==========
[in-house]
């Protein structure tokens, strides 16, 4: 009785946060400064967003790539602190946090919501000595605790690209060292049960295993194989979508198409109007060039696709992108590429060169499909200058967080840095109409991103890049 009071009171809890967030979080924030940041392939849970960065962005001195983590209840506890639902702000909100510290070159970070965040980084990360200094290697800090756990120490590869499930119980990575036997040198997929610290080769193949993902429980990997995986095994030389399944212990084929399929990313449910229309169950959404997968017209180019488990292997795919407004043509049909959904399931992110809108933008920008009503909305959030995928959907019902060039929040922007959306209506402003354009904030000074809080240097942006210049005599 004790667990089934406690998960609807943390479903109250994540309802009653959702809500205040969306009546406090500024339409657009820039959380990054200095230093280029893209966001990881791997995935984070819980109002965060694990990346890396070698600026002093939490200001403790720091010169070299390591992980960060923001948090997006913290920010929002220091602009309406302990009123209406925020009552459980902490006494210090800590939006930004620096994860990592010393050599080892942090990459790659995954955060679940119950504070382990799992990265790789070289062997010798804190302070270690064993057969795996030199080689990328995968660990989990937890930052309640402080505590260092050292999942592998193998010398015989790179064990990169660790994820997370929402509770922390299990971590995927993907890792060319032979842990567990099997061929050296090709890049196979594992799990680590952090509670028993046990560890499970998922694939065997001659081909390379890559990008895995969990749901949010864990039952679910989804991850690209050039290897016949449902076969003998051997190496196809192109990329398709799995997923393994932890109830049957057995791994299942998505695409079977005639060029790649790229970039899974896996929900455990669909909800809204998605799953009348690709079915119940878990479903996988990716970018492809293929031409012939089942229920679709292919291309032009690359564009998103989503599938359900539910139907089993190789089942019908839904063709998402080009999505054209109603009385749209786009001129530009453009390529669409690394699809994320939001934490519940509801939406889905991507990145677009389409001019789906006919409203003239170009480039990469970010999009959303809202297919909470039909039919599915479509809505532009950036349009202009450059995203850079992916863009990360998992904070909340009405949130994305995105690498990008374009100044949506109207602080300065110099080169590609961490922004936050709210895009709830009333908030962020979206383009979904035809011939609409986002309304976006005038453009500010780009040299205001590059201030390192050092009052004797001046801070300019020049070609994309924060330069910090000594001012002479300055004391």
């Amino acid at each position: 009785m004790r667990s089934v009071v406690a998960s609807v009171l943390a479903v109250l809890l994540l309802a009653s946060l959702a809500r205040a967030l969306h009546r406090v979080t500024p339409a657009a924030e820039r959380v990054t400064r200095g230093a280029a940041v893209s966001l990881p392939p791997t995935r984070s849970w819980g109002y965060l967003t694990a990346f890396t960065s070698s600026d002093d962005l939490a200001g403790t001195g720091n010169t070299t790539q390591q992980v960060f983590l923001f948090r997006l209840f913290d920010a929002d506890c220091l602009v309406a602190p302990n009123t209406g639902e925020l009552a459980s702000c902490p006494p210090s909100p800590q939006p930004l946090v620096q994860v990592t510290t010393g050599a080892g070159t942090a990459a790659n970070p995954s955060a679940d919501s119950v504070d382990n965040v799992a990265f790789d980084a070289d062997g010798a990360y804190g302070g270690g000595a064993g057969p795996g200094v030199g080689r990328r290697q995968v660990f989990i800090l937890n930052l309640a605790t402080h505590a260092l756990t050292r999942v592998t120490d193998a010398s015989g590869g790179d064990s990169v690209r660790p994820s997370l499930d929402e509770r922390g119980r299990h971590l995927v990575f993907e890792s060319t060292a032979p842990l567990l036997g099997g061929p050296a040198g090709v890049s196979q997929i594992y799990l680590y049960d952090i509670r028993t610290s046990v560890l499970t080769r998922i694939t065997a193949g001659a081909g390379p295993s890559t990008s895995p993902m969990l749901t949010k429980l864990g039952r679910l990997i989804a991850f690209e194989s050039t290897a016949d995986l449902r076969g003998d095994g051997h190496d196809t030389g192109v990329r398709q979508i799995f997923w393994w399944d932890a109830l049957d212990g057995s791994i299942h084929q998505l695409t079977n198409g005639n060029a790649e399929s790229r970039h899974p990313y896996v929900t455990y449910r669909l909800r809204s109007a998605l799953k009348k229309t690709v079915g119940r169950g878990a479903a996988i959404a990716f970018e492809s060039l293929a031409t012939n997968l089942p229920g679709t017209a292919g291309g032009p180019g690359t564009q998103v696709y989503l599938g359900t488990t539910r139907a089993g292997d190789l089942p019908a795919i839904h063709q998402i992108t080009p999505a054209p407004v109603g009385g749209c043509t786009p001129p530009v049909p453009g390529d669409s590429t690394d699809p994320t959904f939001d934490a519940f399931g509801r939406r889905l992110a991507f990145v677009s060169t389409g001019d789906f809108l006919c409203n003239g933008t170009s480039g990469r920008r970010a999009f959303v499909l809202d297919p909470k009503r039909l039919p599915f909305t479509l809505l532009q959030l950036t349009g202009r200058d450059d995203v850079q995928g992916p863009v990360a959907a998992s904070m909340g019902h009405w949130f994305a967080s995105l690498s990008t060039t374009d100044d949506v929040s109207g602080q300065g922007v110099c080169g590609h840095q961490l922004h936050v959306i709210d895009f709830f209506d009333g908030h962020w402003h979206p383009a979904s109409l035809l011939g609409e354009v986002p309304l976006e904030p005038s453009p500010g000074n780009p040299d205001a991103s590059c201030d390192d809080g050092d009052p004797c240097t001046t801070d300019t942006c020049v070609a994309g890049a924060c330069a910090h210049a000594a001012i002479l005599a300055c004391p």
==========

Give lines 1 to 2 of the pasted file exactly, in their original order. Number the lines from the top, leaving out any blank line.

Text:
[in-house]
């Protein structure tokens, strides 16, 4: 009785946060400064967003790539602190946090919501000595605790690209060292049960295993194989979508198409109007060039696709992108590429060169499909200058967080840095109409991103890049 009071009171809890967030979080924030940041392939849970960065962005001195983590209840506890639902702000909100510290070159970070965040980084990360200094290697800090756990120490590869499930119980990575036997040198997929610290080769193949993902429980990997995986095994030389399944212990084929399929990313449910229309169950959404997968017209180019488990292997795919407004043509049909959904399931992110809108933008920008009503909305959030995928959907019902060039929040922007959306209506402003354009904030000074809080240097942006210049005599 004790667990089934406690998960609807943390479903109250994540309802009653959702809500205040969306009546406090500024339409657009820039959380990054200095230093280029893209966001990881791997995935984070819980109002965060694990990346890396070698600026002093939490200001403790720091010169070299390591992980960060923001948090997006913290920010929002220091602009309406302990009123209406925020009552459980902490006494210090800590939006930004620096994860990592010393050599080892942090990459790659995954955060679940119950504070382990799992990265790789070289062997010798804190302070270690064993057969795996030199080689990328995968660990989990937890930052309640402080505590260092050292999942592998193998010398015989790179064990990169660790994820997370929402509770922390299990971590995927993907890792060319032979842990567990099997061929050296090709890049196979594992799990680590952090509670028993046990560890499970998922694939065997001659081909390379890559990008895995969990749901949010864990039952679910989804991850690209050039290897016949449902076969003998051997190496196809192109990329398709799995997923393994932890109830049957057995791994299942998505695409079977005639060029790649790229970039899974896996929900455990669909909800809204998605799953009348690709079915119940878990479903996988990716970018492809293929031409012939089942229920679709292919291309032009690359564009998103989503599938359900539910139907089993190789089942019908839904063709998402080009999505054209109603009385749209786009001129530009453009390529669409690394699809994320939001934490519940509801939406889905991507990145677009389409001019789906006919409203003239170009480039990469970010999009959303809202297919909470039909039919599915479509809505532009950036349009202009450059995203850079992916863009990360998992904070909340009405949130994305995105690498990008374009100044949506109207602080300065110099080169590609961490922004936050709210895009709830009333908030962020979206383009979904035809011939609409986002309304976006005038453009500010780009040299205001590059201030390192050092009052004797001046801070300019020049070609994309924060330069910090000594001012002479300055004391």